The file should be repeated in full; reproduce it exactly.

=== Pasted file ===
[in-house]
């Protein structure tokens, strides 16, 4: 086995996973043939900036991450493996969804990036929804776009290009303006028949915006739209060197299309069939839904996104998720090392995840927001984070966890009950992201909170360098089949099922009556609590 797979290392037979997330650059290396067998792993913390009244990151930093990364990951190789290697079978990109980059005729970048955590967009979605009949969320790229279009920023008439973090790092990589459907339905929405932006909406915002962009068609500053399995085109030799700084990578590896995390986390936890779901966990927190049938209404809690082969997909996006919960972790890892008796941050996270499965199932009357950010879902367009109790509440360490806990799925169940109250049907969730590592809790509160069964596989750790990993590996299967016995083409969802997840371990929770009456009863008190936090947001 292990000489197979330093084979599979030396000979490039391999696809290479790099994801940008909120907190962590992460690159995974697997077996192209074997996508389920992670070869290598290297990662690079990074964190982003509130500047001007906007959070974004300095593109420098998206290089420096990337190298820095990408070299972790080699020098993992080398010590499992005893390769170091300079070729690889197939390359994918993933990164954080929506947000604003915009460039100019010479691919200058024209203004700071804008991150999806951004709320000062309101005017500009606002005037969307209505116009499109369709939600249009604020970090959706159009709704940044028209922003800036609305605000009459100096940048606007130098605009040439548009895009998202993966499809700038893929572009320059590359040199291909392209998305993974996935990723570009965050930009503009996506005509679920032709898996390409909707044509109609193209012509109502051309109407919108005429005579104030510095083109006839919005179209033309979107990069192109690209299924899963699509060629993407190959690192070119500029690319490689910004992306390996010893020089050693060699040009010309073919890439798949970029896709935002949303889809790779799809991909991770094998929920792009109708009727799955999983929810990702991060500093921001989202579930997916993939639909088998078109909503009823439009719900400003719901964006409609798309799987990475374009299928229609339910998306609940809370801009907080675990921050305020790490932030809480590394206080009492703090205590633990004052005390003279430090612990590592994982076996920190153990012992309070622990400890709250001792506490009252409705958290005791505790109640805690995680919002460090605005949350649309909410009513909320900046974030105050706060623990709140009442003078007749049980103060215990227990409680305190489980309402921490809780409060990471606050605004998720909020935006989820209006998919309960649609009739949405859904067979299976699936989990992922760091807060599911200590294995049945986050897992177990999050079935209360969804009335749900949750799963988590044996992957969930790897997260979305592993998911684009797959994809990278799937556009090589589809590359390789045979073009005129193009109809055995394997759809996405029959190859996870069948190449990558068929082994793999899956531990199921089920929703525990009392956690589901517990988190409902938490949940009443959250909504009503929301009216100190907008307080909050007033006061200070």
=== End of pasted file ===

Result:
[in-house]
């Protein structure tokens, strides 16, 4: 086995996973043939900036991450493996969804990036929804776009290009303006028949915006739209060197299309069939839904996104998720090392995840927001984070966890009950992201909170360098089949099922009556609590 797979290392037979997330650059290396067998792993913390009244990151930093990364990951190789290697079978990109980059005729970048955590967009979605009949969320790229279009920023008439973090790092990589459907339905929405932006909406915002962009068609500053399995085109030799700084990578590896995390986390936890779901966990927190049938209404809690082969997909996006919960972790890892008796941050996270499965199932009357950010879902367009109790509440360490806990799925169940109250049907969730590592809790509160069964596989750790990993590996299967016995083409969802997840371990929770009456009863008190936090947001 292990000489197979330093084979599979030396000979490039391999696809290479790099994801940008909120907190962590992460690159995974697997077996192209074997996508389920992670070869290598290297990662690079990074964190982003509130500047001007906007959070974004300095593109420098998206290089420096990337190298820095990408070299972790080699020098993992080398010590499992005893390769170091300079070729690889197939390359994918993933990164954080929506947000604003915009460039100019010479691919200058024209203004700071804008991150999806951004709320000062309101005017500009606002005037969307209505116009499109369709939600249009604020970090959706159009709704940044028209922003800036609305605000009459100096940048606007130098605009040439548009895009998202993966499809700038893929572009320059590359040199291909392209998305993974996935990723570009965050930009503009996506005509679920032709898996390409909707044509109609193209012509109502051309109407919108005429005579104030510095083109006839919005179209033309979107990069192109690209299924899963699509060629993407190959690192070119500029690319490689910004992306390996010893020089050693060699040009010309073919890439798949970029896709935002949303889809790779799809991909991770094998929920792009109708009727799955999983929810990702991060500093921001989202579930997916993939639909088998078109909503009823439009719900400003719901964006409609798309799987990475374009299928229609339910998306609940809370801009907080675990921050305020790490932030809480590394206080009492703090205590633990004052005390003279430090612990590592994982076996920190153990012992309070622990400890709250001792506490009252409705958290005791505790109640805690995680919002460090605005949350649309909410009513909320900046974030105050706060623990709140009442003078007749049980103060215990227990409680305190489980309402921490809780409060990471606050605004998720909020935006989820209006998919309960649609009739949405859904067979299976699936989990992922760091807060599911200590294995049945986050897992177990999050079935209360969804009335749900949750799963988590044996992957969930790897997260979305592993998911684009797959994809990278799937556009090589589809590359390789045979073009005129193009109809055995394997759809996405029959190859996870069948190449990558068929082994793999899956531990199921089920929703525990009392956690589901517990988190409902938490949940009443959250909504009503929301009216100190907008307080909050007033006061200070």